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How California's low cost insulin could pay itself back in more ways than one

Even if you don't have diabetes, taxpayers currently help other Californians pay for Insulin. An expert says cheaper insulin is a win for everyone.

SACRAMENTO COUNTY, Calif. — Gov. Gavin Newsom announced on Thursday, California is going to make its own insulin as part of the $308 billion budget he signed on July 1.

In a video posted to Twitter, Newsom said some people pay for insulin out of pocket anywhere from $300-$500 per month.

"The budget I just signed sets aside $100 million so we can contract and make our own insulin at a cheaper price, close to at-cost, and to make it available to all," said Newsom.

Newsom is using tax-payer dollars to start the process. Of the $100 million, $50 million will go toward the development of low-cost insulin products, and an additional $50 million will go towards a California-based insulin manufacturing facility.

This facility will also provide high-paying jobs and a stronger supply chain for the drug, according to Newsom.

Newsom said the cost of insulin would, at minimum, be cut in half by developing and manufacturing the drug in the state.

"Insulin has been the poster child for all that is wrong in the pharmaceutical markets," Dr. Geoffrey Joyce said. 

The price of insulin is high because it can be because Joyce said there are only three major makers. 

Joyce is the chair of the Department of Pharmaceutical and Health Economics at the USC School of Pharmacy. His research focuses on the costs of medical care and the role of insurance. 

“Insulin is a what's called a biologic," He explained. "It is made from a living thing, and so even though it was developed about 100 years ago, we don't have quite a perfect generic copy of it because each batch is going to be a little different."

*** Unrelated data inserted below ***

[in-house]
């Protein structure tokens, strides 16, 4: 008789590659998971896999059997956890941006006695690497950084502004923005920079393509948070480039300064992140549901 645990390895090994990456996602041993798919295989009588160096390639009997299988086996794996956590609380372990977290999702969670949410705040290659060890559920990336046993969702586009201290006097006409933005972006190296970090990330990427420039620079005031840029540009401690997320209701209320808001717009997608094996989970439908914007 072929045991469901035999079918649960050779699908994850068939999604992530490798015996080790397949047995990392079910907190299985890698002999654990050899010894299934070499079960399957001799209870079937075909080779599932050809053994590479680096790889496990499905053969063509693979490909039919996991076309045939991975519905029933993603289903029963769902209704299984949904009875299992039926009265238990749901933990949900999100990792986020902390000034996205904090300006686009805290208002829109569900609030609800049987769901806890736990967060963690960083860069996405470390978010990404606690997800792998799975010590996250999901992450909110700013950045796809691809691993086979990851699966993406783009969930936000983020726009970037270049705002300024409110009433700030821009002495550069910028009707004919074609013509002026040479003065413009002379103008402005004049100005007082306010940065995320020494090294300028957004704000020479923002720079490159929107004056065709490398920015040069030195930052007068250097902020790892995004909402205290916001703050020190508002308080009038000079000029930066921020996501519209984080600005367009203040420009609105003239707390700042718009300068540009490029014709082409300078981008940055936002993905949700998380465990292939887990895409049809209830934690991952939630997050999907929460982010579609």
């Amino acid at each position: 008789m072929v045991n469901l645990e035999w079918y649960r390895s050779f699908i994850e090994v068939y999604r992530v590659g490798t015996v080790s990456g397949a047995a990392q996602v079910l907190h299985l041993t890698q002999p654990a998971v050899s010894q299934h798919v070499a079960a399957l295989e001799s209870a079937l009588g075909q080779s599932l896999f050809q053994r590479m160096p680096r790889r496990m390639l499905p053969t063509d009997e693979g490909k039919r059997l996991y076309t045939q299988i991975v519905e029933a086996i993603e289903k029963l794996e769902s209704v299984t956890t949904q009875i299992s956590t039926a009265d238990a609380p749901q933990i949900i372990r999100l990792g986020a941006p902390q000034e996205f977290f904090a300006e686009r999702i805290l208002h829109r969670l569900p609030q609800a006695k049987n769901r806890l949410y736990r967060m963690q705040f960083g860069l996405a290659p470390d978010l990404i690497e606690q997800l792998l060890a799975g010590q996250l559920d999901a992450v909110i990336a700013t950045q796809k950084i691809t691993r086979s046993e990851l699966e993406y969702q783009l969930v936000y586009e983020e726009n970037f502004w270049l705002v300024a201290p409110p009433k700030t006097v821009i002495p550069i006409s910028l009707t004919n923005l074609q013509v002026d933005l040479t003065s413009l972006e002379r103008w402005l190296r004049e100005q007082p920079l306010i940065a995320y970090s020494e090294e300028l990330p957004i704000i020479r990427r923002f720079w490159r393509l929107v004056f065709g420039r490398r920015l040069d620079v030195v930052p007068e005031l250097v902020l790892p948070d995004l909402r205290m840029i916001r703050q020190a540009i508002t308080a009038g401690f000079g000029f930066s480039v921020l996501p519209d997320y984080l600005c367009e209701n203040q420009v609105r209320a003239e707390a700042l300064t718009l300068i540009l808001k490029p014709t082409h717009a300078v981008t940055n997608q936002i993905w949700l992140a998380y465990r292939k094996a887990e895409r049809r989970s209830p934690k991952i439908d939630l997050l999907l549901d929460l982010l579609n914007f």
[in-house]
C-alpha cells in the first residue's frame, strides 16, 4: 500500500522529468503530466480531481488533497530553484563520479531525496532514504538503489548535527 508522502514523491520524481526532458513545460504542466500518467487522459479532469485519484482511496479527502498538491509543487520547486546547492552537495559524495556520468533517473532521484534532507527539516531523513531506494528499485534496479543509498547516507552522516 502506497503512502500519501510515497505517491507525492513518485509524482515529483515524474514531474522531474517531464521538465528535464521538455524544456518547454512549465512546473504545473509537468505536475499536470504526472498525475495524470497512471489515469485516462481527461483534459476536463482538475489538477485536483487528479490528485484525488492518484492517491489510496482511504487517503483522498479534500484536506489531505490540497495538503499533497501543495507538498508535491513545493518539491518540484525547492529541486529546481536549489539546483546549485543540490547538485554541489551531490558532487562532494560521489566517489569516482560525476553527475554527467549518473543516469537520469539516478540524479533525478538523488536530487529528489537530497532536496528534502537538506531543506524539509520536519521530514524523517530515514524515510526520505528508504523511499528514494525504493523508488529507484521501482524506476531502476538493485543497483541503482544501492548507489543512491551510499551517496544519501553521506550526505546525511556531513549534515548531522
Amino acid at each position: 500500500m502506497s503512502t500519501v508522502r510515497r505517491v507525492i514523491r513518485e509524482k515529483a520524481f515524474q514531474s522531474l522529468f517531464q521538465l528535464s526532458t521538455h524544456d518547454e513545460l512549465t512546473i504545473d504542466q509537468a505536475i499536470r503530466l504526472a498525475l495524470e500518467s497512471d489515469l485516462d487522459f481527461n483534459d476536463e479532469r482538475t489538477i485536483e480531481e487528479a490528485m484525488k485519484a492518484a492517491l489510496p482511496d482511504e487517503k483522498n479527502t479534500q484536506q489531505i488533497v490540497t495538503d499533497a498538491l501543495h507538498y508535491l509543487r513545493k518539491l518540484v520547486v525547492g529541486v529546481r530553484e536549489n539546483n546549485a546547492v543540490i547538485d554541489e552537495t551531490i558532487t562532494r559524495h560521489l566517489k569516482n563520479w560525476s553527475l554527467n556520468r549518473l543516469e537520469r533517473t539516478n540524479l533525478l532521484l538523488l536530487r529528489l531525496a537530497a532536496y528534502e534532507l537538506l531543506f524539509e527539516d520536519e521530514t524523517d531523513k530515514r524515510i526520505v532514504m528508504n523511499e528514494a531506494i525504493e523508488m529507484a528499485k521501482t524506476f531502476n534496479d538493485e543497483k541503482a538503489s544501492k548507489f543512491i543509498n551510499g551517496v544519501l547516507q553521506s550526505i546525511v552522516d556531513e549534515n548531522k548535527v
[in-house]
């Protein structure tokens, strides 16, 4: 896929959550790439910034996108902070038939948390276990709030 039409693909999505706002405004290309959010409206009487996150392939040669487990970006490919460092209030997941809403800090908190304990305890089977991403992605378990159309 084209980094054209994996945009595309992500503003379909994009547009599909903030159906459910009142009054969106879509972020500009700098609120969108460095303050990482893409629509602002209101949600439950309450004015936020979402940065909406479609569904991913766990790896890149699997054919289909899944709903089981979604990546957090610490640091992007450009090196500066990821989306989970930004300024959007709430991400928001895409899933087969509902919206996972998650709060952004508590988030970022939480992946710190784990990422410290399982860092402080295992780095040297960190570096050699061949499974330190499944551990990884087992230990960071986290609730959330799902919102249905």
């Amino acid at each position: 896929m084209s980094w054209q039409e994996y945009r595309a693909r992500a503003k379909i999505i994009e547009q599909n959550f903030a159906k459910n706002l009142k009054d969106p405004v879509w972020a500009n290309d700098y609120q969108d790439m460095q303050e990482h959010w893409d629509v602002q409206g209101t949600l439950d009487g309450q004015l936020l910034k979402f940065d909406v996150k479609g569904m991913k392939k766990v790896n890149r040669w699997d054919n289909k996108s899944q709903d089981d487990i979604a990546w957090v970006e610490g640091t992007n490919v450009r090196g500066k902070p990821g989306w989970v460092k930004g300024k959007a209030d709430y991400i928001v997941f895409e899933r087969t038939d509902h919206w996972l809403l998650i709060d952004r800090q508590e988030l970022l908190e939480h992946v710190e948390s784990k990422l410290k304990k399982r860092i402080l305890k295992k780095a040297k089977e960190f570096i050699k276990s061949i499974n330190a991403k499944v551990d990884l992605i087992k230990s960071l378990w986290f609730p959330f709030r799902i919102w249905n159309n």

That's why he said the companies can hold a monopoly over it. 

"These three major manufacturers say, ‘hey, our stuff is is trusted and biologic, there's no FDA approved generic until very recently for this, and it's even not a perfect generic.”

California wants to change that by creating a bio-similar version of insulin in the state. 

“Therefore, the supply chain is not dependent on overseas production, which some of this is,” he added is a benefit. 

$100 million is a cost Joyce said will start to pay itself back in several other ways.

“If you're fortunate enough to qualify for medical, your insulin costs are not too high. The problem is, the state is paying a fortune, right? Because they're paying these exorbitantly high prices, and that comes out of taxpayers bills. So we all pay for that indirectly,” said Joyce.

Newsom promised this his first day in office years ago, producing prescription drugs in California. There is no timeline yet though for when the program will begin. 

California is the state with the highest diabetics rate, according to the Governor's  office. Joyce believes it will start off with Californians, but doesn’t see why California wouldn’t sell insulin to other states eventually. Other states may start producing their own too if its successful in California. 

In California, about 3.2 million people have been diagnosed with diabetes, according to the American Diabetes Association. Every year nearly 273,000 people are diagnosed with diabetes.

Also, people with diabetes pay around 2.3 times more in medical expenses than those without diabetes. Diagnosed diabetes costs about $39.5 billion in California each year.

Here are tips from The California Department of Public Health to prevent and maintain diabetes symptoms.

Read about the more than $300 billion state budget, which includes money to cover abortions, health care for undocumented immigrants, and inflation relief payments.

WATCH RELATED: Gov. Newsom announces plan to have California create its own insulin (July 2022).


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